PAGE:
Five iPad tips

BY J. CARLTON COLLINS, CPA

1. View full URLs. In Safari, holding your finger on any hyperlink for a few seconds reveals the full URL and also allows you to copy that URL.

2. Full-screen videos. You can increase the size of a video to full-size screen by tapping twice on the video. Pinch the video to return it to its original size.

3. The Google Maps curl on the iPad. It’s not completely obvious when viewing a Google map on your iPad, but swiping the curl in the bottom-right corner reveals a menu of options for viewing Classic, Satellite, Hybrid, or Terrain maps, as well as traffic overlays.

4. Pin a location. On the Google Maps app, hold your finger on any point on the map for a few seconds to place a pin. A pop-up then displays options for accessing street view, getting directions, or sharing that location via email.

5. Convert your iPad into a Picture Frame slideshow. To enable Picture Frame mode, tap the flower icon in the bottom-right corner of the iPad’s Lock screen. To adjust your slideshow, select Settings, Picture Frame, and then select your desired images, transitions, and options. As a promotional device, you might set up an iPad in your company’s lobby to continuously display slides of your company’s products, services, or history. Note: If you use a Passcode Lock, you’ll need to go to Settings, General, Passcode Lock, and slide Picture Frame to On to enable Picture Frame mode from the Lock screen.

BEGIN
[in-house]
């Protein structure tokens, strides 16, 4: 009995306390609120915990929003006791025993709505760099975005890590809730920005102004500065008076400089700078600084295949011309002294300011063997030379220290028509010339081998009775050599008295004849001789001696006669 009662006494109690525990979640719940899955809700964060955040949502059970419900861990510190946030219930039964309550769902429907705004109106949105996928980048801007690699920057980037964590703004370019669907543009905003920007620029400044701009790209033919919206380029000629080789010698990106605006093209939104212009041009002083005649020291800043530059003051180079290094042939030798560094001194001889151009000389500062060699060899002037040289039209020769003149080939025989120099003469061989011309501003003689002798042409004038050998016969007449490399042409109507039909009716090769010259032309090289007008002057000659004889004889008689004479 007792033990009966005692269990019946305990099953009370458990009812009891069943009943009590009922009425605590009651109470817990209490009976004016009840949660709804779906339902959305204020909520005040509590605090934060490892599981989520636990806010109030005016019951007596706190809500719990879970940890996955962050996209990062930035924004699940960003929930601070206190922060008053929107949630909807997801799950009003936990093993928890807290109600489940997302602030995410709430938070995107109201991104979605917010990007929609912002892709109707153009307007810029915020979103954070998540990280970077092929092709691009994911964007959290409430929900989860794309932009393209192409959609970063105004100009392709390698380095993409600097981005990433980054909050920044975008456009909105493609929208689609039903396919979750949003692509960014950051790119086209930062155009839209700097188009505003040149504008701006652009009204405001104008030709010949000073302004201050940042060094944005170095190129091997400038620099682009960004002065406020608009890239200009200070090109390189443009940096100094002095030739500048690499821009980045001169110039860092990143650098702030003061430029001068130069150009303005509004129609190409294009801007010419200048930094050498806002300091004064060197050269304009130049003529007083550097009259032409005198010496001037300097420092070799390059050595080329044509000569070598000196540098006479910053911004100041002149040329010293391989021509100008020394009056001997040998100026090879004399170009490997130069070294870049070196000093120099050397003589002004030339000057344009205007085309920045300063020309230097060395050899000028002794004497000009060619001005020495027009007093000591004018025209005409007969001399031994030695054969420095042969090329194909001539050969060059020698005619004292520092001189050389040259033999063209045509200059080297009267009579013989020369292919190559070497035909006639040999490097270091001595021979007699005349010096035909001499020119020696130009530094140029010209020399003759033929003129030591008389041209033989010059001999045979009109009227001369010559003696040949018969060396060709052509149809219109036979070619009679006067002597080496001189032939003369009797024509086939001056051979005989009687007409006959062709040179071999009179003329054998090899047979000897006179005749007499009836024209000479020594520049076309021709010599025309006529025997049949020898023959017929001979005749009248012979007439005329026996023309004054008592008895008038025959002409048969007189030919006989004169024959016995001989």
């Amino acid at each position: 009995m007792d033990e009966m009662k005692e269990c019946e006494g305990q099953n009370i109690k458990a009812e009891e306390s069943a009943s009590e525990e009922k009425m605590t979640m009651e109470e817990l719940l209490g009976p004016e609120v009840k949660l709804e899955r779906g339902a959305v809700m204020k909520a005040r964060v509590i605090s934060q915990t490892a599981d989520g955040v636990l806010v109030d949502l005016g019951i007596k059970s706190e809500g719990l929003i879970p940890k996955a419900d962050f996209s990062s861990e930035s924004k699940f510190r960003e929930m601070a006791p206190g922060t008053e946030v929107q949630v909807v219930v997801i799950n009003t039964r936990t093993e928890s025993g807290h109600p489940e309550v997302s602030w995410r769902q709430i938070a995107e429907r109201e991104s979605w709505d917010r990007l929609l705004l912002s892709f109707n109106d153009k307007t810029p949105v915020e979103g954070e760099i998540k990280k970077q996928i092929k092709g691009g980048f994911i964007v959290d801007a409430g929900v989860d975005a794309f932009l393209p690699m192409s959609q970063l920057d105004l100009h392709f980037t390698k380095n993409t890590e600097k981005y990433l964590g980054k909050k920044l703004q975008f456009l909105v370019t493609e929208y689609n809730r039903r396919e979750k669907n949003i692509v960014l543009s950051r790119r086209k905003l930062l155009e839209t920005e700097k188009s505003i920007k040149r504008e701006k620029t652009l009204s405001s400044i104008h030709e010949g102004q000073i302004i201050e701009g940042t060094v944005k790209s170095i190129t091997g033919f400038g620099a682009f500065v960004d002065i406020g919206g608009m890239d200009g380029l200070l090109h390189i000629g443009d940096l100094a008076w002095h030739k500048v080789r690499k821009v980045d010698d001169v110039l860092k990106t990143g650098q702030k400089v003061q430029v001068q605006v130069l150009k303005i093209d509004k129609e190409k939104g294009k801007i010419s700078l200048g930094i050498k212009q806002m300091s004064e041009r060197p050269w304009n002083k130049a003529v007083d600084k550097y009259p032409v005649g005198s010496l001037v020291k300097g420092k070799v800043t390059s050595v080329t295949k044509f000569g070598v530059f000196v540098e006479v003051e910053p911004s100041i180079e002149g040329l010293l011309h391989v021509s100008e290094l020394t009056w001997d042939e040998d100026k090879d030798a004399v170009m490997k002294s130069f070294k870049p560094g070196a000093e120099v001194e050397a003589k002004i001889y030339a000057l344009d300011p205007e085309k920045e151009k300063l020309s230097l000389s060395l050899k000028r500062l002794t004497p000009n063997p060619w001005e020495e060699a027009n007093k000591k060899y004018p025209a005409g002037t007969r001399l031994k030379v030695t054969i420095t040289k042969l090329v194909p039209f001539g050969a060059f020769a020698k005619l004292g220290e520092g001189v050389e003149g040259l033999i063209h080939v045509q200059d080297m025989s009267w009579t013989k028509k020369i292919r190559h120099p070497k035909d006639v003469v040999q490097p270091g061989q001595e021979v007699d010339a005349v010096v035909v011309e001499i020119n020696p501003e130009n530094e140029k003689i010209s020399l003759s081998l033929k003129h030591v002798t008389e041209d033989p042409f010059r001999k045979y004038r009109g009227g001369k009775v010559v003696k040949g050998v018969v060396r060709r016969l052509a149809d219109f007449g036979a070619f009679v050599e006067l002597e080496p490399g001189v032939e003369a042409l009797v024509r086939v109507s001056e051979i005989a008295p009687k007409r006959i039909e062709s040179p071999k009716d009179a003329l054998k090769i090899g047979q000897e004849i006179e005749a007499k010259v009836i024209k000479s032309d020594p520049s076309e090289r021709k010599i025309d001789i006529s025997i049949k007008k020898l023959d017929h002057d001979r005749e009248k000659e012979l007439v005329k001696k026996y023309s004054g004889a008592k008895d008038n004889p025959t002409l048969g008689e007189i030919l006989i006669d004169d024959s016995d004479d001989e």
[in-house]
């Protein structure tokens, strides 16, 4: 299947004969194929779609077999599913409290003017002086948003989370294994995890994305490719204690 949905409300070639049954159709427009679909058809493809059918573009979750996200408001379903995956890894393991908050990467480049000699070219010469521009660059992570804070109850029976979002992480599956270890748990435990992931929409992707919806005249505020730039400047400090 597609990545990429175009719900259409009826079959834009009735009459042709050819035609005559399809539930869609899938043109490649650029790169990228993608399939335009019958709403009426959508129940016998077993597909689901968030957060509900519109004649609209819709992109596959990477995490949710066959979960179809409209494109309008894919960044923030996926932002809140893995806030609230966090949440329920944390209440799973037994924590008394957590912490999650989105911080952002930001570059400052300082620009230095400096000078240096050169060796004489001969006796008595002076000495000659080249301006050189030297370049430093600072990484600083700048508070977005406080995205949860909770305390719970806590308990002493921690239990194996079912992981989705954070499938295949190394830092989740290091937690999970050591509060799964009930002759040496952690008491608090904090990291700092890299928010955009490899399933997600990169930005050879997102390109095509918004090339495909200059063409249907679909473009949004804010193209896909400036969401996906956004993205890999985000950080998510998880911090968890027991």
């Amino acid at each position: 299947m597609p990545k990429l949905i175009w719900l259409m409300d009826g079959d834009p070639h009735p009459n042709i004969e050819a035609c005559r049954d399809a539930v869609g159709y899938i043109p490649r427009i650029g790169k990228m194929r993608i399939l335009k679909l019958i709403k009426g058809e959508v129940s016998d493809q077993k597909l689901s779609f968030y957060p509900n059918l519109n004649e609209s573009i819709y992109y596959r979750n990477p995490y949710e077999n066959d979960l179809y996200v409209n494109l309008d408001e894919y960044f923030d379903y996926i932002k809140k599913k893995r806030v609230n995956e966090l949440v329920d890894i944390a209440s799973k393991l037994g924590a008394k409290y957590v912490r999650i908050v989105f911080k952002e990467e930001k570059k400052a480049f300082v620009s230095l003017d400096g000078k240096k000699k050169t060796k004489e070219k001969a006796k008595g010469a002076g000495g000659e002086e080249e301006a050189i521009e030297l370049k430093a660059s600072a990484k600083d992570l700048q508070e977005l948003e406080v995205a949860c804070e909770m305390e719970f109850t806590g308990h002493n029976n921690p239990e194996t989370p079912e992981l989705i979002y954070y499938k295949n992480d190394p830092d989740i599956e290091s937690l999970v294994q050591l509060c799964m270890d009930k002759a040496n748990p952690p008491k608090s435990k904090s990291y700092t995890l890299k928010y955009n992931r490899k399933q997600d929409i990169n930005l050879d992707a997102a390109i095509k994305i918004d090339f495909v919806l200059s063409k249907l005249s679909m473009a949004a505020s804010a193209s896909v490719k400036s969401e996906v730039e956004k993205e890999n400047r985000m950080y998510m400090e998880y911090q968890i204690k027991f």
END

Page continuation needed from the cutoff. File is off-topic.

SPONSORED REPORT

How to make the most of a negotiation

Negotiators are made, not born. In this sponsored report, we cover strategies and tactics to help you head into 2017 ready to take on business deals, salary discussions and more.

VIDEO

Will the Affordable Care Act be repealed?

The results of the 2016 presidential election are likely to have a big impact on federal tax policy in the coming years. Eddie Adkins, CPA, a partner in the Washington National Tax Office at Grant Thornton, discusses what parts of the ACA might survive the repeal of most of the law.

QUIZ

News quiz: Scam email plagues tax professionals—again

Even as the IRS reported on success in reducing tax return identity theft in the 2016 season, the Service also warned tax professionals about yet another email phishing scam. See how much you know about recent news with this short quiz.